The association between smells and places appears to be a deeply embedded aspect of human cognition. A new study published in the journal Nature has attempted to provide a potential explanation of how the connection between smell and space is expressed at the neuronal level.
“Odor molecules do not inherently carry spatial information. However, animals in the wild use odors for spatial navigation and memory, which allow them to locate valuable resources such as food,” said study first author Dr. Cindy Poo, a postdoctoral researcher in Neuroscience at the Champalimaud Research, Portugal.
“We wanted to understand the neural basis of these behaviors, and so we decided to study how the brain combines olfactory and spatial information.”
According to study senior author Dr. Zachary Mainen, the Director of the Champalimaud Neuroscience Program, olfaction is the only sense that has direct reciprocal connections to the hippocampus, a region of the brain that structures memory and spatial navigation.
Hippocampal neurons are functioning as “place cells,” each of them becoming active at different locations in the environment. “We know that the hippocampal system sends signals to the primary olfactory cortex,” said Dr. Poo. “So we suspected that this brain region might do more than just identify different smells.”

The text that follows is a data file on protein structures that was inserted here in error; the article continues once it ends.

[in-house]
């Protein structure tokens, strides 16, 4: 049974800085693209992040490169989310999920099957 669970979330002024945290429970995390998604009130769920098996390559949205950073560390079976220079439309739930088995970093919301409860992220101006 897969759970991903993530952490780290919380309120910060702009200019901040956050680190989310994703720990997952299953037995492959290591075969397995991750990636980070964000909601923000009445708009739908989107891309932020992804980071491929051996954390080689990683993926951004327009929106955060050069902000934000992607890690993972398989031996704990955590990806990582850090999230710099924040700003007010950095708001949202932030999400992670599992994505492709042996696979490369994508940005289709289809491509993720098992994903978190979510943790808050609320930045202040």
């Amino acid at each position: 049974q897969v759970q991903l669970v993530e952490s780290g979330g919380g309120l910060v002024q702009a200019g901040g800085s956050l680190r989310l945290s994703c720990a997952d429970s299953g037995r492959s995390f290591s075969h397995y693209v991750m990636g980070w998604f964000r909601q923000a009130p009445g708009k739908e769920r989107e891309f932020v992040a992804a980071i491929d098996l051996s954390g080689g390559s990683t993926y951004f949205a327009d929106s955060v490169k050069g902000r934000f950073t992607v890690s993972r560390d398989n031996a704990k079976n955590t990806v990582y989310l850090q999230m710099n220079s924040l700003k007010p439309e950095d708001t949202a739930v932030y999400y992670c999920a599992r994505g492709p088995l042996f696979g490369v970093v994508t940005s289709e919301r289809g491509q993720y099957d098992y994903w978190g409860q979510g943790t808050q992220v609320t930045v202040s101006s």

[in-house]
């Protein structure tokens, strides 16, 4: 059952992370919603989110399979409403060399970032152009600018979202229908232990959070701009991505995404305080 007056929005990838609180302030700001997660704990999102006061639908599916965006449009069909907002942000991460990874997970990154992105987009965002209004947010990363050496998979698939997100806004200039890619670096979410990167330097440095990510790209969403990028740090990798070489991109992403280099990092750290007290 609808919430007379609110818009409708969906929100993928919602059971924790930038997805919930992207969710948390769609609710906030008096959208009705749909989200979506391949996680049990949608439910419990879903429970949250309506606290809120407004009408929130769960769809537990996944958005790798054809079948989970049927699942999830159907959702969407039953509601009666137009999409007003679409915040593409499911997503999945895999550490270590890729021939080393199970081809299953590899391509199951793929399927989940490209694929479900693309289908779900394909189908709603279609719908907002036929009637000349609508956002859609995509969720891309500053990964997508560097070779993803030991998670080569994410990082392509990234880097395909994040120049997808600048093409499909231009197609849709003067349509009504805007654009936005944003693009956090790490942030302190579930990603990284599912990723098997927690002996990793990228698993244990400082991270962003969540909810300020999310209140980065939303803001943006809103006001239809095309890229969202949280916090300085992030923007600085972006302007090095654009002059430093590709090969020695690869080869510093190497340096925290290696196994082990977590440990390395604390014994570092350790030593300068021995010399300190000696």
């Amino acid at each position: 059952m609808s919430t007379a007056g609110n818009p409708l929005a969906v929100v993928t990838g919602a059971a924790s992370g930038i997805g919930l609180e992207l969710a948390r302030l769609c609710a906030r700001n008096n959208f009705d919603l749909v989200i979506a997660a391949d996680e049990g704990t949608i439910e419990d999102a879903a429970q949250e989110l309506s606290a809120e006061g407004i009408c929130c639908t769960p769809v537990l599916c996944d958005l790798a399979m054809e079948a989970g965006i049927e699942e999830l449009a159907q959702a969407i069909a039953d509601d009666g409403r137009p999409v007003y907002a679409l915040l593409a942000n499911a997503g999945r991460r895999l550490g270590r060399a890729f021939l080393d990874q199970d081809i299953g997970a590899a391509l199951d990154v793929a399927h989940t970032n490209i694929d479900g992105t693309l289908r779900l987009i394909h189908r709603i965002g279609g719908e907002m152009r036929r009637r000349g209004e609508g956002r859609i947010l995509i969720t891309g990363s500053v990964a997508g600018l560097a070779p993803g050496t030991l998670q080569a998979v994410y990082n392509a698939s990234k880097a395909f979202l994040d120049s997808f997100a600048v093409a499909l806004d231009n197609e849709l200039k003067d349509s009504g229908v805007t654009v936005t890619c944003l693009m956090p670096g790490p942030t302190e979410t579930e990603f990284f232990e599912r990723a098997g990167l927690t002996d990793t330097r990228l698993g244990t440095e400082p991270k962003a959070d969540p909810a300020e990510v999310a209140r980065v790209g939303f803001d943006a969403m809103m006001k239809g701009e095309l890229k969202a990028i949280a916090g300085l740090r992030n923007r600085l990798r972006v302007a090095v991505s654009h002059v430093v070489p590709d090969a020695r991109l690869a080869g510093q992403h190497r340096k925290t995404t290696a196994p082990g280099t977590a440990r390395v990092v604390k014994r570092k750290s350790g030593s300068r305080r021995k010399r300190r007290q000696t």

To test the relation between smell and place, Dr. Poo and her colleagues developed a puzzle, making rats sample odors at the four ends of a plus-shaped maze, and then finding hidden rewards. “In this task, the rats had to learn and remember exact associations of odors and locations,” Dr. Poo explained.
By monitoring the rats’ neuronal activity in the olfactory cortex, the scientists found that olfactory neurons can encode spatial maps. “Our results exceeded our expectations,” said Dr. Poo. “We had predicted that some neurons here might care about location to a certain degree. However, by carefully studying the activity of olfactory cortex neurons while the animal was navigating in the maze, we found that these neurons had learned an entire map of the environment.”
“This study also opens up a new window to understand how the senses are used for navigation and memory. Humans rely on visual landmarks more than odors, but it’s likely that the principles of how we remember where we’ve been and get to where we’re going are very similar,” concluded Dr. Mainen.